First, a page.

58% of chief marketing officers have said they are likely to bring more digital and programmatic capabilities in-house within the next two to three years, however they also believe there’s still a role for agencies to play.
According Dentsu Aegis’ annual CMO Study, 92% of senior marketers intend to maintain or increase their internal digital prowess. The trend is most pronounced across the energy, tech and telecoms sectors, with a respective 69%, 67% and 64% saying they planned to explore in-housing within three years.
However, although marketers have clear intent to follow in the footsteps of brands like Vodafone and Auto Trader in clawing back control of their media spend amid transparency concerns, it’s not a death knell for agencies.
The same report found that 41% of chief marketing officers anticipate an increase in the work they do with agency partners. Only 6% expect to do less. Marketers’ intentions to use management consultancies – which have emerged as competition to traditional ad giants in recent years – matched precisely with these figures.
Despite it looking like agencies will retain a place on marketers’ balance sheet, those in control of the purse strings paint a complex picture of their relationships with agencies.
Less than half (43%) of chief marketing officers agree that agencies do a good job of providing fully integrated solutions. Only 36% believe agencies are ‘good’ collaborators when it comes to driving long-term executions.
Brands perceive agencies’ core strengths as offering consumer insight, bringing creativity to the table and giving access to talent.
“Much has been made of the changing marketing landscape and potential risks for agencies. In the end though, it’s not the scale of these investments that matters, but what marketers do with them. That creates a huge opportunity for agencies, and this data reflects how we are meeting that need,” said Will Swayne, global president client solutions at Dentsu Aegis Network.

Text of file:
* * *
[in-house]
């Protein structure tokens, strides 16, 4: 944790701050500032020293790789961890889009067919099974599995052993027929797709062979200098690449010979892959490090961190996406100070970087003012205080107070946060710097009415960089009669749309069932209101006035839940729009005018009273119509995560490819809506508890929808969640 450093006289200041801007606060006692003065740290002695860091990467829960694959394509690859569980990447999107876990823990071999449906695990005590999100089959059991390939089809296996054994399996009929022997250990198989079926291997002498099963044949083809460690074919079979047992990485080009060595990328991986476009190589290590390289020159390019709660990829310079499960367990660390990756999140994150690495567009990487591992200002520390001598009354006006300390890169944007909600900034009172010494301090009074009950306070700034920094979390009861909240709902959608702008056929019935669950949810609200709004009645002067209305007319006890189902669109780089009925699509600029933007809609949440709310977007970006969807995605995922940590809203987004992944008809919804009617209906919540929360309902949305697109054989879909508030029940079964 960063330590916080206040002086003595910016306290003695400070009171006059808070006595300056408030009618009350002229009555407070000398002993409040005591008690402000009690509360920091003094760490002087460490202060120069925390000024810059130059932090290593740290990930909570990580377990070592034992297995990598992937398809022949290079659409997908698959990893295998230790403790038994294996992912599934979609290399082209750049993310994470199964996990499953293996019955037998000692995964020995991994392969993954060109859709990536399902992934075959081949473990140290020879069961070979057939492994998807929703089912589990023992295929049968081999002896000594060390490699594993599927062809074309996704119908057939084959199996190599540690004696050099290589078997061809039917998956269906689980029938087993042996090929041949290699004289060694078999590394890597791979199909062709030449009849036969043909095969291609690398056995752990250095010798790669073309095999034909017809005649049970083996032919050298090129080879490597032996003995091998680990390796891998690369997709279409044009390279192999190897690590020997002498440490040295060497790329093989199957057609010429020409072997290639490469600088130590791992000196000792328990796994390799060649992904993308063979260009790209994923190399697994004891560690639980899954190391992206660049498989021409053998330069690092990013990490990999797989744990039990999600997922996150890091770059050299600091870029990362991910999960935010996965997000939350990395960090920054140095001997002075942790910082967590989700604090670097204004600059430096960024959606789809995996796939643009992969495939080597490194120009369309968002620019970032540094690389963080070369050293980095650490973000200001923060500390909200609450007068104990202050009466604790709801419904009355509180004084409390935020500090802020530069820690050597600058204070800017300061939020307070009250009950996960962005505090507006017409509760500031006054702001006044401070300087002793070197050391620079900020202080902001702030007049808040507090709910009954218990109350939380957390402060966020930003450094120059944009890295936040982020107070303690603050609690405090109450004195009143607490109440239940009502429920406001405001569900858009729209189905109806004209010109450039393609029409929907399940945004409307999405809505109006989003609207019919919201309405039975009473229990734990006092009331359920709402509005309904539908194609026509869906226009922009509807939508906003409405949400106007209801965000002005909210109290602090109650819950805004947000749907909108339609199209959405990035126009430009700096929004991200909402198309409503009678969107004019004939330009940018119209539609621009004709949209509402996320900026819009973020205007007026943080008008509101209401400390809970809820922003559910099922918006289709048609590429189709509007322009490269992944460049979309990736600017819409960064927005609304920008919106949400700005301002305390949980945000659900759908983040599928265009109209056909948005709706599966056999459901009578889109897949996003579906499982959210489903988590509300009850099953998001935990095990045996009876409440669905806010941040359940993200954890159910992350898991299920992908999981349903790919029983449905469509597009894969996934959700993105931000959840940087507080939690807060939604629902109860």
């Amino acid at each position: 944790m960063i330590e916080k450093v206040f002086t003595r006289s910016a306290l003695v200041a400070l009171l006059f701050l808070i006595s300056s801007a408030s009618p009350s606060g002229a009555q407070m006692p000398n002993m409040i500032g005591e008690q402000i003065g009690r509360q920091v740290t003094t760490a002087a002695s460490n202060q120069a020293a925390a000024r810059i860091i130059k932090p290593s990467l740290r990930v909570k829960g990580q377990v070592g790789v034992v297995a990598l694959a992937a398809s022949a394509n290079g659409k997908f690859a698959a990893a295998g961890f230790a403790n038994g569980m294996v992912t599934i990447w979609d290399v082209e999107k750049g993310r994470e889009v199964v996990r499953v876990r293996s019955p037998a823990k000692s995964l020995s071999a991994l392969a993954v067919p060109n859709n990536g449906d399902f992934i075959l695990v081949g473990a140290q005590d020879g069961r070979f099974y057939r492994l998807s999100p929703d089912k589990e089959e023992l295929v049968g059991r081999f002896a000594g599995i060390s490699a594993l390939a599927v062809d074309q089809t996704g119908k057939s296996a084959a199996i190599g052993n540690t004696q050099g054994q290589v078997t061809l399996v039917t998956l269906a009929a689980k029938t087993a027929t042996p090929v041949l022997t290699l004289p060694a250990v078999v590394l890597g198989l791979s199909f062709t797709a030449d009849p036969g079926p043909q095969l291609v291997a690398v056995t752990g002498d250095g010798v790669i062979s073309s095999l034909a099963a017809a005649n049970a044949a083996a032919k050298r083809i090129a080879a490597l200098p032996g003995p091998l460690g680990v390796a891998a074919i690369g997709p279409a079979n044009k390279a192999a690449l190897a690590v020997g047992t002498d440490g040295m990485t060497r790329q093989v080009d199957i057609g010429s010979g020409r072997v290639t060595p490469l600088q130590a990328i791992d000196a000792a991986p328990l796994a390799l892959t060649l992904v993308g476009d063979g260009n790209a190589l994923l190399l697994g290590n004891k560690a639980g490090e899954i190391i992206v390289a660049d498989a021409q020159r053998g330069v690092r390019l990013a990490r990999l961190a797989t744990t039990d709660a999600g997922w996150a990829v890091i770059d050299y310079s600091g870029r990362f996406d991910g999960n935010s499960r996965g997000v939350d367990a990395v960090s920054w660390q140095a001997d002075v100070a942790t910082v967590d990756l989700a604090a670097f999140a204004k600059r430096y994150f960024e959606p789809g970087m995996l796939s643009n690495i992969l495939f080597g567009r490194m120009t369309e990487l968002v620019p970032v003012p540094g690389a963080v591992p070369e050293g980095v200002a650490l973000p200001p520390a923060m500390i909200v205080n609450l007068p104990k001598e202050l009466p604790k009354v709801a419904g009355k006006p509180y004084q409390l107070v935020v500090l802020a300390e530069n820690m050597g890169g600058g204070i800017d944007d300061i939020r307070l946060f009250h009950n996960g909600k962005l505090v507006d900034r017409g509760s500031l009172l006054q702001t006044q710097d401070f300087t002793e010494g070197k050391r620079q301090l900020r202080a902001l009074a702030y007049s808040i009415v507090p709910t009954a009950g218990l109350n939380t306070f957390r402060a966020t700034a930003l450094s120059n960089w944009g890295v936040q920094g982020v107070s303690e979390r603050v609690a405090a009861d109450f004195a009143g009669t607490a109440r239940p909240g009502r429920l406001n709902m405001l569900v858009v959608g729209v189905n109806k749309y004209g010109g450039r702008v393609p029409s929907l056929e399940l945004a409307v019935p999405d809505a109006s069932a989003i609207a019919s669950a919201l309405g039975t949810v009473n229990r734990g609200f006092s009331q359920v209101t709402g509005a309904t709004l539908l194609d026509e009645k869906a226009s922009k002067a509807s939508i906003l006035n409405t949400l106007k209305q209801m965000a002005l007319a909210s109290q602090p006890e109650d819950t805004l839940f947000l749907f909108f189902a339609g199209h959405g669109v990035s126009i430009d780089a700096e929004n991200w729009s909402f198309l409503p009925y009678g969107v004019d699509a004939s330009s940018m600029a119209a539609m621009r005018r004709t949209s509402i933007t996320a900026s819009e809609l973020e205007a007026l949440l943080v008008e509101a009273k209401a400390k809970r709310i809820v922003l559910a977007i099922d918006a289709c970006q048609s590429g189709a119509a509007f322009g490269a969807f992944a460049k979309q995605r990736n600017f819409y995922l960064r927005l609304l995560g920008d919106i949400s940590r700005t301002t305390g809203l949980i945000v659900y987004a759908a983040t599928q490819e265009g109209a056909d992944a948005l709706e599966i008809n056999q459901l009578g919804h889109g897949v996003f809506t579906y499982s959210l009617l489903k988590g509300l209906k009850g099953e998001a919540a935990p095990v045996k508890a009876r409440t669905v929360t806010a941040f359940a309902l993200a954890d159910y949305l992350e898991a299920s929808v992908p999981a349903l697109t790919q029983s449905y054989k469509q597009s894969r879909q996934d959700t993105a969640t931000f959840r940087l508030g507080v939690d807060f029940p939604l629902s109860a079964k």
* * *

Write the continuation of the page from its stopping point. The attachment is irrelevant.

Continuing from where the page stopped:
Dentsu’s survey questioned 1,000 chief marketing officers across ten markets (including the UK, US, China and Australia).
Here are the other top findings you need to know:
As well as in-housing, brands are buying direct
Marketers plan to invest more platforms like Salesforce, Adobe and Google in the next two to three years.
50% of chief marketing officers say they will increase the amount they invest directly with ad-tech partners like Facebook, Google and WeChat, with just 7% not intending to move towards more direct spend.
Short-termism isn’t going anywhere
Despite the Institute of Practitioners in Advertising (IPA) warning that short-termism and budget cuts are slicing the success of creative campaigns in half, it doesn’t look like the trend is going anywhere.
With sluggish market growth and the rise of adtech fuelling a demand for measurable ROI and optimisation, 64% of marketers expect to see “more pressure” to demonstrate tangible results in the next two to three years.
In addition to this, almost half of those surveyed say their marketing surveys plan ahead for two years or less, compounding a lack of long-term thinking.
Marketers are worried about keeping up with customers
Rising consumer demands remain a major focus for chief marketing officers, with 44% concerned that expectations may reach a point where brands will struggle to deliver.
Three quarters identify better internal integration as a critical element in successful customer engagement and 40% cite their own lack of integration as a challenge in delivering on current strategy. 28% identify a lack of integration from their agency as an issue.
On top of this, 79% believe they must transform, not just optimise, their businesses through digital technologies to keep up with the people who buy their products.